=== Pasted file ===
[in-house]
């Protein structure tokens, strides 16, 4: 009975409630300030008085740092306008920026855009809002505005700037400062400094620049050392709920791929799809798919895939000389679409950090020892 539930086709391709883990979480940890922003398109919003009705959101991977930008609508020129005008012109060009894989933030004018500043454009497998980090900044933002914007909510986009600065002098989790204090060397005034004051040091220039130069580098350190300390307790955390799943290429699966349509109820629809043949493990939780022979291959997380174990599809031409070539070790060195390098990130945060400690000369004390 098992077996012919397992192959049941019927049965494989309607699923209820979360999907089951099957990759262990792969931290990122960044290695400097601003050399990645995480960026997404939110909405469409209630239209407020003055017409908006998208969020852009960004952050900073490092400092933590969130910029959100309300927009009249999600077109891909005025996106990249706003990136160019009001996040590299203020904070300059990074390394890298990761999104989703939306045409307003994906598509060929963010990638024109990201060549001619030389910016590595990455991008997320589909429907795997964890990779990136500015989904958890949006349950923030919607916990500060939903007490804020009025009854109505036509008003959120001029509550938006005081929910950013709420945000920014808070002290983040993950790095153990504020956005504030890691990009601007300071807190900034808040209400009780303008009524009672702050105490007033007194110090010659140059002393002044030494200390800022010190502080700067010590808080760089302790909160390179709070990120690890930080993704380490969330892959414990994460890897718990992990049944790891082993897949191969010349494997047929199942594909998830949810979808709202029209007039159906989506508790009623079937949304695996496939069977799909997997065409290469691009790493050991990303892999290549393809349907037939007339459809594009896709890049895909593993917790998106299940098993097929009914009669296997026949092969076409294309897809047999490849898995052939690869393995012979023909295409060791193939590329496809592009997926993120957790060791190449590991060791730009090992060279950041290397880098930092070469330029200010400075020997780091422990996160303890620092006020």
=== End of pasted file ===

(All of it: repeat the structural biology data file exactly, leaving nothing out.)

[in-house]
């Protein structure tokens, strides 16, 4: 009975409630300030008085740092306008920026855009809002505005700037400062400094620049050392709920791929799809798919895939000389679409950090020892 539930086709391709883990979480940890922003398109919003009705959101991977930008609508020129005008012109060009894989933030004018500043454009497998980090900044933002914007909510986009600065002098989790204090060397005034004051040091220039130069580098350190300390307790955390799943290429699966349509109820629809043949493990939780022979291959997380174990599809031409070539070790060195390098990130945060400690000369004390 098992077996012919397992192959049941019927049965494989309607699923209820979360999907089951099957990759262990792969931290990122960044290695400097601003050399990645995480960026997404939110909405469409209630239209407020003055017409908006998208969020852009960004952050900073490092400092933590969130910029959100309300927009009249999600077109891909005025996106990249706003990136160019009001996040590299203020904070300059990074390394890298990761999104989703939306045409307003994906598509060929963010990638024109990201060549001619030389910016590595990455991008997320589909429907795997964890990779990136500015989904958890949006349950923030919607916990500060939903007490804020009025009854109505036509008003959120001029509550938006005081929910950013709420945000920014808070002290983040993950790095153990504020956005504030890691990009601007300071807190900034808040209400009780303008009524009672702050105490007033007194110090010659140059002393002044030494200390800022010190502080700067010590808080760089302790909160390179709070990120690890930080993704380490969330892959414990994460890897718990992990049944790891082993897949191969010349494997047929199942594909998830949810979808709202029209007039159906989506508790009623079937949304695996496939069977799909997997065409290469691009790493050991990303892999290549393809349907037939007339459809594009896709890049895909593993917790998106299940098993097929009914009669296997026949092969076409294309897809047999490849898995052939690869393995012979023909295409060791193939590329496809592009997926993120957790060791190449590991060791730009090992060279950041290397880098930092070469330029200010400075020997780091422990996160303890620092006020």